50 Years of Bangladesh: A role model in the humanitarian and development sector

March 23, 2021

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In the last 50 years, Bangladesh has emerged as a role model for developing countries around the world. From incredible economic growth to vast strides in education and public health, to major contributions in culture and sports, Bangladesh has transformed into not just a leader amongst countries in the global South, but a truly global player.

Since its independence, leaders from several different sectors have come together to create collective value for the country. During this time of celebration on the occasion of the anniversary of Bangladesh, all these sectors will receive well-deserved praise. However, today, I want to focus on a less visible area where Bangladesh is emerging as a global leader—the humanitarian and development sector.

There are several humanitarian and development actors who helped Bangladesh grow to where it is today, including the Grameen Bank and others. However, one visionary leader, Sir Fazle Hasan Abed, was among the first to turn outwards and help bring Bangladeshi innovation to the world. BRAC, the development organisation Sir Abed founded just after independence, is now not only a leader in Bangladesh, where it continues to support and uplift the poorest and most vulnerable, but is also a global leader in the humanitarian and development sector. BRAC now works in 10 countries across Asia and Africa, bringing the same proven innovations it developed in Bangladesh to people in need around the world.

BRAC built a name for itself by developing new innovations in health, microfinance, education and several other fields, and developing systems to bring those innovations to scale. Through collaboration with local communities, continued testing and measurement, and partnership with resource and knowledge partners in the global North, BRAC was able to develop and implement some of the most radically transformative poverty alleviation programmes in the world. These same programmes are still running today, changing lives wherever they are implemented.

One such innovation has been the Ultra-Poor Graduation Approach. Developed with the leadership of local communities in Bangladesh and then proven impactful through intensive measurements around the world, this has been heralded as one of the first scalable solutions proven to break the poverty trap. BRAC and its partners/peers are now bringing the Graduation approach to the world, helping other governments and organisations implement Graduation programmes in over 40 countries.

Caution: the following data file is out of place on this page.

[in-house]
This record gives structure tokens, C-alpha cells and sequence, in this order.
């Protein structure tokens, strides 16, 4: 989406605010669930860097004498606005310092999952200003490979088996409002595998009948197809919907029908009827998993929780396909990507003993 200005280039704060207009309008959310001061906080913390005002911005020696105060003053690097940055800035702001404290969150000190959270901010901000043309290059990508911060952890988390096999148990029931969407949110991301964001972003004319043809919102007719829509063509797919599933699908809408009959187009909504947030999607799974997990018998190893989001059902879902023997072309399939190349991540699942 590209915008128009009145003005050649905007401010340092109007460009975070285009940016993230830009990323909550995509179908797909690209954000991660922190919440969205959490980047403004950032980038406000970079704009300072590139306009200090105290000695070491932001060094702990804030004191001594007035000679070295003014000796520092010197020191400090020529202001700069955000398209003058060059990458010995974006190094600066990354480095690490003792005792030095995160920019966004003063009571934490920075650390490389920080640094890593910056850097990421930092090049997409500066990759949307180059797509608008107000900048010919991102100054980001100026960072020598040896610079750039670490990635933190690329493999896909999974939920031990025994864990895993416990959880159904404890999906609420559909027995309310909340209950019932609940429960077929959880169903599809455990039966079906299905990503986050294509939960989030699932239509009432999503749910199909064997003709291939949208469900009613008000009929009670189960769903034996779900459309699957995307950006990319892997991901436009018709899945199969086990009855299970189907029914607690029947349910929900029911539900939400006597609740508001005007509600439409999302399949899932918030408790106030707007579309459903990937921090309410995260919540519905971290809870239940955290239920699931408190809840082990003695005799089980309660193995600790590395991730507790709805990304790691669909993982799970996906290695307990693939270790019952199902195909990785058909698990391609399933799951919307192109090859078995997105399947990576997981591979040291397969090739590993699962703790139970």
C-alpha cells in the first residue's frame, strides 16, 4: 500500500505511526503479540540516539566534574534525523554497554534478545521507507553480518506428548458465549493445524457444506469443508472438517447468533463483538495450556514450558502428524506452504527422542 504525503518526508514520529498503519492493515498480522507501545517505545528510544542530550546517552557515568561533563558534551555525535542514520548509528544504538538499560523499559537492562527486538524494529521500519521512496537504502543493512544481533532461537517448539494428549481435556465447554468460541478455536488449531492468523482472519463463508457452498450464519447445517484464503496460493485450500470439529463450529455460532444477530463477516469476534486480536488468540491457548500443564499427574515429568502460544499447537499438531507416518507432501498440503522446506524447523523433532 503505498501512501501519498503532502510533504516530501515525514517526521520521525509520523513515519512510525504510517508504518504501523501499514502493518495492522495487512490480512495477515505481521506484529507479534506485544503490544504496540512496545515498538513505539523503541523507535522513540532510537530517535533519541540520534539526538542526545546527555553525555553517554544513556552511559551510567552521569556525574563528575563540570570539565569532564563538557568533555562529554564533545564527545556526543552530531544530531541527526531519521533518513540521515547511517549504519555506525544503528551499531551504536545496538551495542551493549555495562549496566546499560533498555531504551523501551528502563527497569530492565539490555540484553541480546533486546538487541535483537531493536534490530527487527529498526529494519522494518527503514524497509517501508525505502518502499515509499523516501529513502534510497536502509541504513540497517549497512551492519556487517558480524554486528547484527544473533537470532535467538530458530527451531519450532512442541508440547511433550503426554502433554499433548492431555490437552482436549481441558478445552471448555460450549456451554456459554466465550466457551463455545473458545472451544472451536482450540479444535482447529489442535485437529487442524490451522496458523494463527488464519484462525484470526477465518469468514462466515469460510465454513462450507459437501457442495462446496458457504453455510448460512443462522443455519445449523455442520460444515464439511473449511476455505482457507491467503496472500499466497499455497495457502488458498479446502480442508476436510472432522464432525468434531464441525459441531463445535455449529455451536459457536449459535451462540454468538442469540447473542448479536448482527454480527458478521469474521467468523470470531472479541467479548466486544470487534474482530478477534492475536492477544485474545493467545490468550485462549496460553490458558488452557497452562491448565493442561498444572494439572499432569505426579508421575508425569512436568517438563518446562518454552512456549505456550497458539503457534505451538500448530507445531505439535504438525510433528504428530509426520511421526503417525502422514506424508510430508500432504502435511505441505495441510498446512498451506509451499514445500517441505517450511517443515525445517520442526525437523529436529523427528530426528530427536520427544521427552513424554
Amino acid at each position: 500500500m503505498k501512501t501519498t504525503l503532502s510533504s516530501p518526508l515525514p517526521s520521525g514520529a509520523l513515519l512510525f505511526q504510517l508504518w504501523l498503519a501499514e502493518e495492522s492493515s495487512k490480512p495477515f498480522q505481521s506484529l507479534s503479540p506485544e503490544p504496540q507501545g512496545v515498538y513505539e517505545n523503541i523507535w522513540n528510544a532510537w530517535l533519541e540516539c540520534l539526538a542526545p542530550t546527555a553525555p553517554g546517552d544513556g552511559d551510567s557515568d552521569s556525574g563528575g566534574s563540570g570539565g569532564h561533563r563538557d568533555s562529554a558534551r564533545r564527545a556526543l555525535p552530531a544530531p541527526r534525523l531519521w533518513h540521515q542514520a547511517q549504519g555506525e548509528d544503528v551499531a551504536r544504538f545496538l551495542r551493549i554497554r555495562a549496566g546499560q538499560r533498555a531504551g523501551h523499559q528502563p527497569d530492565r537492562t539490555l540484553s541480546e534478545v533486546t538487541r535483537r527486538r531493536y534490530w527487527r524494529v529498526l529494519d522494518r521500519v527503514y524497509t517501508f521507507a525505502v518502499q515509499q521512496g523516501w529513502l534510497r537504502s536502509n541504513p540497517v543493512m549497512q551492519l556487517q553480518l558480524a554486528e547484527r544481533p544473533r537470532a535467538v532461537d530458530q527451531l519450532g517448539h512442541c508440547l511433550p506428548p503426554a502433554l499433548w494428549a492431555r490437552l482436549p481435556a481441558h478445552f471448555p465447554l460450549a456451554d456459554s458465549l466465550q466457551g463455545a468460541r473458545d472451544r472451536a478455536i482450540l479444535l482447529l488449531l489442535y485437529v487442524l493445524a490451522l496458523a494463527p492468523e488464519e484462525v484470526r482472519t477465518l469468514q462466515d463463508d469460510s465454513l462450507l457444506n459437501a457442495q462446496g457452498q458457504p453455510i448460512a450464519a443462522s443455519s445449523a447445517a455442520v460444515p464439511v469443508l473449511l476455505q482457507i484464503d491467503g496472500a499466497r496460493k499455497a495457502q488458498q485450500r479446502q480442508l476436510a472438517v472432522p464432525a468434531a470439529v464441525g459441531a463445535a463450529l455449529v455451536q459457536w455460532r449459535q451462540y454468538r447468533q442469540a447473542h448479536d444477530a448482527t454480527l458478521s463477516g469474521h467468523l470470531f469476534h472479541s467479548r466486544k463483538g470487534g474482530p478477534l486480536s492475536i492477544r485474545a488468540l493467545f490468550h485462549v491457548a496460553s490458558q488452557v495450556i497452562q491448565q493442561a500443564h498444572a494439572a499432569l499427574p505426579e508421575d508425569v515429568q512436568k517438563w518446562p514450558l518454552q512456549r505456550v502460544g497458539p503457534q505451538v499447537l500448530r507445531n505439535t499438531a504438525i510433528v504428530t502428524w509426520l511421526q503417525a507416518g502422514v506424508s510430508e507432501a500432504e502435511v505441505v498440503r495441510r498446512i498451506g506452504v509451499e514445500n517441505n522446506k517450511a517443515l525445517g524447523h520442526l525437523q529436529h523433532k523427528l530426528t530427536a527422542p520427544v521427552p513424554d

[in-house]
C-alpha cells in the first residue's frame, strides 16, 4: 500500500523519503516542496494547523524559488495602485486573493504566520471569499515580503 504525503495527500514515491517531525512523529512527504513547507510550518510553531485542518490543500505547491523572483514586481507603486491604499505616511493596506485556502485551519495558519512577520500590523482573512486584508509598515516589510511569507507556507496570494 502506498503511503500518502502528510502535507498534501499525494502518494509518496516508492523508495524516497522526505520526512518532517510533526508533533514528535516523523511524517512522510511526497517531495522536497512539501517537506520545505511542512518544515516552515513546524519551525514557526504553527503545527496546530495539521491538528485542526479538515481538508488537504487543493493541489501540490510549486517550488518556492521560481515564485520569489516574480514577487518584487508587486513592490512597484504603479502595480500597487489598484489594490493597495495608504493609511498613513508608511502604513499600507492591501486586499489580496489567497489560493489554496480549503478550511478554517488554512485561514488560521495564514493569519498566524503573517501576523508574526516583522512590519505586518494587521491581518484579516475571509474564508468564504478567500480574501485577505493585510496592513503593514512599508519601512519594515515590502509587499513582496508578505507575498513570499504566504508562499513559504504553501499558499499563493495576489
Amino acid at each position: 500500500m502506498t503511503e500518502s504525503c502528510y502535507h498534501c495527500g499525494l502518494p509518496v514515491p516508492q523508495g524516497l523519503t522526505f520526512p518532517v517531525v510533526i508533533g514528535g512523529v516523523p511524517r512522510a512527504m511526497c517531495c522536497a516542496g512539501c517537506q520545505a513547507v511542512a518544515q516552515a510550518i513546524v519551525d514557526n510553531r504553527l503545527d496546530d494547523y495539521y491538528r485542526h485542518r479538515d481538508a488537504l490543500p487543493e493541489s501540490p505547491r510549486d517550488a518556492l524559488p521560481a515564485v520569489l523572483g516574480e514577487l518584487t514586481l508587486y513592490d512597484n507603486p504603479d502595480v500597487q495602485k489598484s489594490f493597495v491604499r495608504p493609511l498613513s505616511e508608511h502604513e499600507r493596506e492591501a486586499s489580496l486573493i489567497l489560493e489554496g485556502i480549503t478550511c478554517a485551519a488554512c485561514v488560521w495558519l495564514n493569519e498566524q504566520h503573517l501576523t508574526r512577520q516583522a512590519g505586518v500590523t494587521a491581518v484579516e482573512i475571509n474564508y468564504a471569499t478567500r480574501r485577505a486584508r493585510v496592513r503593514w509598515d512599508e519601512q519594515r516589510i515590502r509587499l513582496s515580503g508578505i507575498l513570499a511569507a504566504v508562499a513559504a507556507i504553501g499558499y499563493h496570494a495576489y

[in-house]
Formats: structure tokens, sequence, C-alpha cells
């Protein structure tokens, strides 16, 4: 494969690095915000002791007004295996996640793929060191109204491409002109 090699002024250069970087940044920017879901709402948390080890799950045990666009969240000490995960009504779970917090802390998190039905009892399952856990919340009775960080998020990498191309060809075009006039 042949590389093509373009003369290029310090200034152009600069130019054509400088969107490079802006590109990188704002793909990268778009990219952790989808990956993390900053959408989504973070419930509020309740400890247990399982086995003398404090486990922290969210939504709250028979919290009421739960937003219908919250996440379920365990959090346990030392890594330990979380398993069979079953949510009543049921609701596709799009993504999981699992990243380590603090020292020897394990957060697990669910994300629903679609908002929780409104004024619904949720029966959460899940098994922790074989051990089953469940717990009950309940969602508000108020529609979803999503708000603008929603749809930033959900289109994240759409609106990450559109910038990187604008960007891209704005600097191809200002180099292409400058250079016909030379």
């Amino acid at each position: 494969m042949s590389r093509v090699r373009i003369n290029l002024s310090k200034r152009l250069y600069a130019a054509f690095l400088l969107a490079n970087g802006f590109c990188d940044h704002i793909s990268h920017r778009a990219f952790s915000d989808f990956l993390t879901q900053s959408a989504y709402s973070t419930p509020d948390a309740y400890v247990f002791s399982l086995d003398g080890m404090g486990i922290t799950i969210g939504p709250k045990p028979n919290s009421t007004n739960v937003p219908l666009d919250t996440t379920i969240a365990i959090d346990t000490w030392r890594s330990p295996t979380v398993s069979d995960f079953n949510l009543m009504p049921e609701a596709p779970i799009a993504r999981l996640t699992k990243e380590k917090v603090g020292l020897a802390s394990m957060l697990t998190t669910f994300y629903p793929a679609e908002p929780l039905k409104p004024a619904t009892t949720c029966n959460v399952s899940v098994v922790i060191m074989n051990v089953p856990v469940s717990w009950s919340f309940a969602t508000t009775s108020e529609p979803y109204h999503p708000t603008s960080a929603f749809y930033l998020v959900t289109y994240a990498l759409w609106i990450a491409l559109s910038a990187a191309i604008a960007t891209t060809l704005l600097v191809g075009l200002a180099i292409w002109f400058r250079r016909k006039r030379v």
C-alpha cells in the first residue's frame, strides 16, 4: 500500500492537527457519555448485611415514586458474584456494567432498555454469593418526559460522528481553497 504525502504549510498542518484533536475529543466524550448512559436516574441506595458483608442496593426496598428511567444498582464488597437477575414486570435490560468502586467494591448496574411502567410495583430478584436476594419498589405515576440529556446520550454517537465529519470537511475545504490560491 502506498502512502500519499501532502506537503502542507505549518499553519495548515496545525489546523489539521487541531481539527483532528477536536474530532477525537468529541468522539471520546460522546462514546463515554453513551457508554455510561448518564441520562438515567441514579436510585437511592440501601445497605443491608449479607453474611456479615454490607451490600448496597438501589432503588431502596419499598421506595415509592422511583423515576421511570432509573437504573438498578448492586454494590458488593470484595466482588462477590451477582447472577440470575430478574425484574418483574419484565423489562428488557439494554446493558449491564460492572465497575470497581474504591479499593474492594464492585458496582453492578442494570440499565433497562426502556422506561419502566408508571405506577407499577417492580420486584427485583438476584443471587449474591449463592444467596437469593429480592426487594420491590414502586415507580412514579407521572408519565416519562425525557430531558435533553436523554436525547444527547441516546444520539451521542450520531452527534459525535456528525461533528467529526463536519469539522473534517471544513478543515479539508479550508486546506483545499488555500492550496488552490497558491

There is no doubt that Bangladesh’s early investment in its youth and education has helped it progress to the nation it is today. Similarly, BRAC’s low-cost non-formal primary education model, which helped expand education access across rural Bangladesh, has also proven very effective at reaching out-of-school children, especially girls, in other countries. Currently, BRAC is running schools in Afghanistan, the Philippines and Uganda, which are all proving to be low cost, locally compatible and very effective. Right now, the Mindanao regional government in the Philippines is taking up this model on its own, utilising BRAC as the main technical advisor.

BRAC’s play-based Early Childhood Development model has proven remarkably effective, even in the most challenging contexts as well as in stable communities. In the Rohingya refugee camps, BRAC Play-Labs have captured the local games, language, toys and culture, with the philosophy of promoting healing, learning needs and growth to support children in very difficult circumstances. These learnings have helped expand Play Labs to children in Tanzania, Uganda, and others. Even through the Covid-19 pandemic, new technologies and approaches, like utilising local radio stations, have allowed us to continue to reach children in their homes and ensure they don’t miss out on this critical developmental period. Additionally, in six countries where BRAC has been running its microfinance programme, it is now adding products like agriculture extension loans and loans focused on youth and adolescents.

Historically, NGO development programmes have been run the world over by Western and Northern actors. With the growing influence of Bangladesh, we have now established a Southern model for development, where Southern innovation and values are promoted. Currently, 160 Bangladeshis are working and playing leadership roles in their own areas of disciplines in 10 countries around the world for BRAC, supporting those countries to grow in their own right.

This Southern approach to uplifting the poorest and most marginalised among us is a radical transformation in the humanitarian and development sector, and impacts the lives of not only Bangladeshis, but people all over the world. Bangladesh should be just as proud of its accomplishments in the development sector and celebrate its role as a leader in Southern innovation as much as it celebrates its cricket team.


Dr Muhammad Musa is the Executive Director at BRAC International.

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